Workbench Update – August and September 2020

Yup, this report was filed late. Let’s catch up on a few models that have been moving along.

As you can guess from the lead image, there were gondolas involved. On the left are a pair Nickel Plate Road wood gondolas. These were a small batch produced by Yuma Car & Foundry. The prototypes were built in the 1905-08 years and served to 1936. Nearly 2500 were built and these cars were the backbone of the NKP gondola fleet until 1930 when 1300 remained on the roster. The prototypes had a steel center sill and truss rods.

I installed queenposts and truss rods on one model before running out of turnbuckles. These had double-rows of truss rods with a total of 16 queenposts per car. I installed 10-inch Tichy queenpost castings. After separating the castings, a flat file is pulled across the bottom to remove the part line then a razor blade slices the base just beside the post. For the two queenposts to stand side-by-side, the base of each needs to be trimmed so they stand tight. The needle beams are 6 x 8 styrene so attachment with styrene cement is easy.

I added Liquid Gravity between the underframe stringers to bring the car weight near three ounces. Liquid Gravity is like very small shot. Thin CA was dripped onto the material until it was soaked. Even after installing the Liquid Gravity, this car was light. I found some 26 gauge sheet metal and cut out a piece to fit under the gondola floor. The car now weighs two and a half ounces.

Here’s the most tedious part of assembling this model. It’s not the brake platform. The uncoupling hardware installation nearly brought me to tears. I had an aversion to making the funky bends to clear the brake staff. But this funky bend needs to clear the end post. My wire bending skills improved a few notches after this work. The kicker here is installing this with the FOUR EYEBOLTS. Hobbies are fun…..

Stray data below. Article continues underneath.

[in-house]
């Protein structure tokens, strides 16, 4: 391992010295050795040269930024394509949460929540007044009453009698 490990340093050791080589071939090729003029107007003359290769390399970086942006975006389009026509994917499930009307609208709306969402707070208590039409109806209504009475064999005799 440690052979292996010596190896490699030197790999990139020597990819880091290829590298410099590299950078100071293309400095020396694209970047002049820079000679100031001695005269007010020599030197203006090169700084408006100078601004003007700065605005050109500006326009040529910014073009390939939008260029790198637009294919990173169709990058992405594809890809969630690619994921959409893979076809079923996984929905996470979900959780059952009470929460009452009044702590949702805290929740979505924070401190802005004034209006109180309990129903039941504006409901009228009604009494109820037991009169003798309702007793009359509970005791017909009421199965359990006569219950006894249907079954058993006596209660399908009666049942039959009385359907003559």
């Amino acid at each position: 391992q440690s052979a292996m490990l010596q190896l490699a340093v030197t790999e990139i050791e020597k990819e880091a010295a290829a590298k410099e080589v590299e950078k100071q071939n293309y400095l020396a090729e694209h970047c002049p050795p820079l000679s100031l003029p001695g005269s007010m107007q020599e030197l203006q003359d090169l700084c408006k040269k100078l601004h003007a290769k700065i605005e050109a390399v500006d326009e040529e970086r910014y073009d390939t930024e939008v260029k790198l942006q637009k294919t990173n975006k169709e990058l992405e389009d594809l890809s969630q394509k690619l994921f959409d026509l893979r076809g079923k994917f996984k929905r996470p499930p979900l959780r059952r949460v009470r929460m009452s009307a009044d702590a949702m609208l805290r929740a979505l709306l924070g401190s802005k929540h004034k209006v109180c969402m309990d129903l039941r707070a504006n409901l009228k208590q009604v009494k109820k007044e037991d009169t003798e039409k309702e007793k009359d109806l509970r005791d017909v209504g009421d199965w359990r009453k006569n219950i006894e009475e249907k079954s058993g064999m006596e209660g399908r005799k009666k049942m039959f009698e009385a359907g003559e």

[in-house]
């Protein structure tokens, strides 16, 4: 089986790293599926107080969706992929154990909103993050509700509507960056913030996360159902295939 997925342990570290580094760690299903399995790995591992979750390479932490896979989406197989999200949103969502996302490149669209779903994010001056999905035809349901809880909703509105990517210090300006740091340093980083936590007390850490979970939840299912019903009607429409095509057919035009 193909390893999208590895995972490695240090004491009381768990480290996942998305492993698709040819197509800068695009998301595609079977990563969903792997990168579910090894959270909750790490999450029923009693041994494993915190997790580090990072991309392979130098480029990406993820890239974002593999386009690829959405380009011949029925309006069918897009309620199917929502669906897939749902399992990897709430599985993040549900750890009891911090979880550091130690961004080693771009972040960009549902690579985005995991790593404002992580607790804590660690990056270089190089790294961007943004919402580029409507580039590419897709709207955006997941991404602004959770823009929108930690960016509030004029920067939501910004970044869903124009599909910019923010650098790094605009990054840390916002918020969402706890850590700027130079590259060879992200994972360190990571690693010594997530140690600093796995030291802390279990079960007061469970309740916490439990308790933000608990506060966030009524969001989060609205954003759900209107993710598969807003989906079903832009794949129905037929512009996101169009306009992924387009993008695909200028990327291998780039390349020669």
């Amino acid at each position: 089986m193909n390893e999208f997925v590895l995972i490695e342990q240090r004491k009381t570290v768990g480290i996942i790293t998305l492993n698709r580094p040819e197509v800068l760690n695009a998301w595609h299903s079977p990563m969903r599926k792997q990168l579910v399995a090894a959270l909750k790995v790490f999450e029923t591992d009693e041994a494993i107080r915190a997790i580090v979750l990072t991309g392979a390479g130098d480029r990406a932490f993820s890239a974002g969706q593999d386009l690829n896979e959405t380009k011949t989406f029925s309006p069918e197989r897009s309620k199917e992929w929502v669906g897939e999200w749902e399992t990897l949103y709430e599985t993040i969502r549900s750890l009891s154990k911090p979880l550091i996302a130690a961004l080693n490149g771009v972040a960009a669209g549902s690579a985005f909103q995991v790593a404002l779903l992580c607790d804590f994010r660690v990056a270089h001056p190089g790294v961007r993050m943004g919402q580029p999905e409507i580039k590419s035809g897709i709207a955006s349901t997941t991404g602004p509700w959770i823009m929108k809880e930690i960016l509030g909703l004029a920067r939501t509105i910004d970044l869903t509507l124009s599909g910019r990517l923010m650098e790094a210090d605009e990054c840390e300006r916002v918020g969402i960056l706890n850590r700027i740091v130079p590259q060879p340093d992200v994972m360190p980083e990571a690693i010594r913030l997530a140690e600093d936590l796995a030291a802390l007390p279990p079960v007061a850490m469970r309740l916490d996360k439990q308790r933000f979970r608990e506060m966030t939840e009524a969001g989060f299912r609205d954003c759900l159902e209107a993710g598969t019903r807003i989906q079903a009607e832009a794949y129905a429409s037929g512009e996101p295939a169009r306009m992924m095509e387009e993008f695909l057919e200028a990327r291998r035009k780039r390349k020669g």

PRR GR gondolas

The other set of gondolas in the lead image are PRR GR class cars. These are Funaro & Camerlengo models that I built years ago and featured in this 2014 blog post. These have been in the “Drawer of Disappointments” for too long. As I worked on the NKP gondolas, I wanted to wrap up these Pennsy cars, too.

Two details remaining were the retainer valve and line, and also the brake staff. I sliced the ratchet and pawl detail from a Tichy brake platform to use on the end sill on this model. I used a new single edge razor blade and only messed up one of the slices. As a bonus, all fingers are fine!

The prototype retainer valve details are typically mounted near the side ladder. This is different from the end locations on boxcars, reefers, and hoppers. It’s a neat detail I enjoy adding to my models.

I also installed short segments of styrene channel stock as the extra stake brackets. Many cars lost a few between shop times and it seems these were removed from Pennsy cars in later decades. Let the prototype be your guide on these extra details.

That wraps up the August and September update. I’ve kept busy so there will be more to share soon.

If you need inspiration top keep making model progress, why not attend teh upcoming Hindsight 20/20 virtual RPM? Hunter Hughson, Ryan Mendell, and Ted Culotta have been hosting virtual RPM events via the Zoom meeting platform for a few months.

Details for the upcoming October 24th Hindsight 20/20 event have been posted. The line up and registration link are at the Speedwitch Media site.

There have also been special Wednesday evening Hindsight events that focus on a single longer presentation. Registration is required to attend these Hindsight gatherings, but there is no event cost. Donations can be made via a PayPal tip jar with details on the registration link.

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5 thoughts on “Workbench Update – August and September 2020”

  1. Thanks for showing the gons, Eric. I don’t know where you find the patience to get the cut levers through four eyebolts on the NKP cars. Lovely work. And it’s a shame those cars aren’t more widely available.

    1. Thanks, Cameron. The eyebolts are threaded onto the cut lever first. The two on each side of the end post are a bit longer and inserted into holes before the end eyebolts are positioned. Then the bends are made for the handle and the segment that hangs over the coupler. It’s very tedious work that requires patience and a steady hand. – Eric H.

  2. Excellent work and tips. I am building similar Frisco wood gondolas from Westerfield. I will try the liquid gravity to bring the weight up.

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